The server and/or user device may identify a most likely scenario profile path based on the transition probabilities to identify which scenario profile(s) are to be downloaded. The transition probabilities indicate that the node 520 is the most likely scenario profile path having a transition probability of 0.6, which is greater than the 0.1 transition probability to node 518 and the 0.3 transition probability to node 524. Thus, the node 520 may be part of the most likely scenario profile path.

Further, the most likely scenario profile path includes node 528. For example, the probability of transitioning from node 520 to node 528 is 0.9, which is greater than the 0.1 the probability of transitioning from node 520 to node 526.

The download times of the nodes 520, 528 of the most likely scenario profile path may be estimated based on the sizes of the nodes 520, 528, as well as download speeds and bandwidth of a user device. The user device and/or server may use the download times to determine whether to proactively download the scenario profile of the node 528. For example, node 528 may have a download time of several seconds, which is likely to cause a delay if the user selects the scenario profile of node 520, and then selects the scenario profile of node 528. That is, the possible duration which the user remains in node 520 is 0.6 seconds. If the scenario profile of the node 528 takes several seconds to download, the user may experience a delay since several seconds of download time is longer than the duration of the user remaining at node (0.6 seconds).

As such, the user device may deem such a risk unacceptable, since the download time of the scenario profile of the node 528 is several seconds, but the user is likely to only remain in node 520 for less than the download time. Therefore, the user device may download the scenario profile of the node 528 without delays, and/or as soon as the scenario profile of node 520 has finished being downloaded to mitigate any further delays.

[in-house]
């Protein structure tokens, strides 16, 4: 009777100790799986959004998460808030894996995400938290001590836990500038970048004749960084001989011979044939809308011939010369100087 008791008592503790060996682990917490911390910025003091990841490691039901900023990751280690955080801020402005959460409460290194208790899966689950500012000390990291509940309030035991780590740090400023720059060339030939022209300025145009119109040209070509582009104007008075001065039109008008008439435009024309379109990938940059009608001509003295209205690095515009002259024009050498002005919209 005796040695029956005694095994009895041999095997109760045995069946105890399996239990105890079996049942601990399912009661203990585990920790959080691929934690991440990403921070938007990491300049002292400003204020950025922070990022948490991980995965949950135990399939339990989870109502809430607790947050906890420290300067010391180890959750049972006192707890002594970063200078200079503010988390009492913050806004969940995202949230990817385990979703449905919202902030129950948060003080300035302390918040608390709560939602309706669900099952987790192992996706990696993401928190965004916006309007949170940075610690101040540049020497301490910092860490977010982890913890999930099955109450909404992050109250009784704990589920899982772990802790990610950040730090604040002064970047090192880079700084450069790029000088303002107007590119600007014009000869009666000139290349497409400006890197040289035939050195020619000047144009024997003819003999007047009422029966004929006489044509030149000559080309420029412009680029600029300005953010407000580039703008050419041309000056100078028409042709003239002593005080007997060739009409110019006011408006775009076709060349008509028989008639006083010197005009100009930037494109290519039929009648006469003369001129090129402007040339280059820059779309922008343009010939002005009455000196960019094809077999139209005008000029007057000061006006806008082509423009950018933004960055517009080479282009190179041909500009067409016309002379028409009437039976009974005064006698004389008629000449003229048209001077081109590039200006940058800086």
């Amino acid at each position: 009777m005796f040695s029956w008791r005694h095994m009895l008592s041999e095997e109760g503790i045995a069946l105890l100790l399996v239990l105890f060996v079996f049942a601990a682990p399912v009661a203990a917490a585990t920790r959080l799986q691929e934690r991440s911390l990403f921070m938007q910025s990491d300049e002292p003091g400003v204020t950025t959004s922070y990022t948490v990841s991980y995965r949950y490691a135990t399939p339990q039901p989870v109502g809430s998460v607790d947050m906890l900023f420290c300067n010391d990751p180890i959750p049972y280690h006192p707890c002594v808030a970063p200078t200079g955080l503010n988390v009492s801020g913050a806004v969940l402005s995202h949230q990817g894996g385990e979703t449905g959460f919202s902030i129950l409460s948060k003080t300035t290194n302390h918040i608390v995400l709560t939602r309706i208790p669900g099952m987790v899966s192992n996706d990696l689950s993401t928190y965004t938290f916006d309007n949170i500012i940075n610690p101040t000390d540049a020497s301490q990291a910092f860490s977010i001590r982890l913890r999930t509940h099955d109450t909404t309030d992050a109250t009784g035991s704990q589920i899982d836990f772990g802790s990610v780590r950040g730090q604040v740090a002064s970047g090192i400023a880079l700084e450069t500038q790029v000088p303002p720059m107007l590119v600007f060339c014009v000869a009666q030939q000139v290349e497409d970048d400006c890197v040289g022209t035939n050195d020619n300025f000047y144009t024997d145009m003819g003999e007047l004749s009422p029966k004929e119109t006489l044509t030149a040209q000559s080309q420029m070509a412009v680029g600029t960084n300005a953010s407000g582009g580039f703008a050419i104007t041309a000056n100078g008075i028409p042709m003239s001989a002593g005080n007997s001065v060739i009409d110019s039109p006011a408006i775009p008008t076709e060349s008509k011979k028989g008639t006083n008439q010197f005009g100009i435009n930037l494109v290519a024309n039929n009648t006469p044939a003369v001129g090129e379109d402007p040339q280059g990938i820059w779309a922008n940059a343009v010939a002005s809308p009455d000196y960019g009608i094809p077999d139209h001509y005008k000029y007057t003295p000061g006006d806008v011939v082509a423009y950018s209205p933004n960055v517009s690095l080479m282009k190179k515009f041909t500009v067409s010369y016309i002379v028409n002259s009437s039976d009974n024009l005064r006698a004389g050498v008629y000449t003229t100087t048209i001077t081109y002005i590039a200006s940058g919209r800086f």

As discussed, the directed graph 500 may be built by the server and described in a relation file. The user device may receive the relation file, and recreate the directed graph 500 from the relation file. The runtime of the application of the user device may find the most likely destination nodes according to the current node (i.e., scenario profile) based on the recreated directed graph 500. In some embodiments, the possible durations may be updated based on the user's recorded actual durations, and further provided to the server to update the relation file for future use and/or update the recreated direction graph 500.

An example of building the directed graph 500 is now provided. In some operating systems, a new application under development may include JAVA class, C/C++ libraries and resource files such as image and string. A Java Compiler (Javac) may compile the JAVA code, Clang/GNU's Not Unix (GNU) Compiler Collection (gcc) may compile C/C++ code and Android Asset Packaging Tool (Aapt) may compile resource file(s). An existing application container may include a Dalvik Executable (dex) file, C/C+=libraries and compiled resource files. Activity may be demarcated by a basic user interface unit which is used to accept user input, query the background data service and display the required information. Each activity may be regarded as a scenario profile.